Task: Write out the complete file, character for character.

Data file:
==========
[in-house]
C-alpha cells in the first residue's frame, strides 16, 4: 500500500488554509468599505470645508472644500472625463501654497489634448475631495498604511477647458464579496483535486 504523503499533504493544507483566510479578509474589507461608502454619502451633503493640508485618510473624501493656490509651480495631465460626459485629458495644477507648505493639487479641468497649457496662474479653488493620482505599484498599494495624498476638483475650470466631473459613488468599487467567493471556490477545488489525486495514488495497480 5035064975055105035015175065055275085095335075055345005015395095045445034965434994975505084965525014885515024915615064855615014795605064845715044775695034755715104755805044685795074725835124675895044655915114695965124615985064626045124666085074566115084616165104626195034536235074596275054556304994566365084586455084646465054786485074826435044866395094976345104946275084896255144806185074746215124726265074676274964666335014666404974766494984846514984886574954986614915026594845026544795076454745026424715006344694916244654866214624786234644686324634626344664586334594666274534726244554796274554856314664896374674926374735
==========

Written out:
[in-house]
C-alpha cells in the first residue's frame, strides 16, 4: 500500500488554509468599505470645508472644500472625463501654497489634448475631495498604511477647458464579496483535486 504523503499533504493544507483566510479578509474589507461608502454619502451633503493640508485618510473624501493656490509651480495631465460626459485629458495644477507648505493639487479641468497649457496662474479653488493620482505599484498599494495624498476638483475650470466631473459613488468599487467567493471556490477545488489525486495514488495497480 5035064975055105035015175065055275085095335075055345005015395095045445034965434994975505084965525014885515024915615064855615014795605064845715044775695034755715104755805044685795074725835124675895044655915114695965124615985064626045124666085074566115084616165104626195034536235074596275054556304994566365084586455084646465054786485074826435044866395094976345104946275084896255144806185074746215124726265074676274964666335014666404974766494984846514984886574954986614915026594845026544795076454745026424715006344694916244654866214624786234644686324634626344664586334594666274534726244554796274554856314664896374674926374735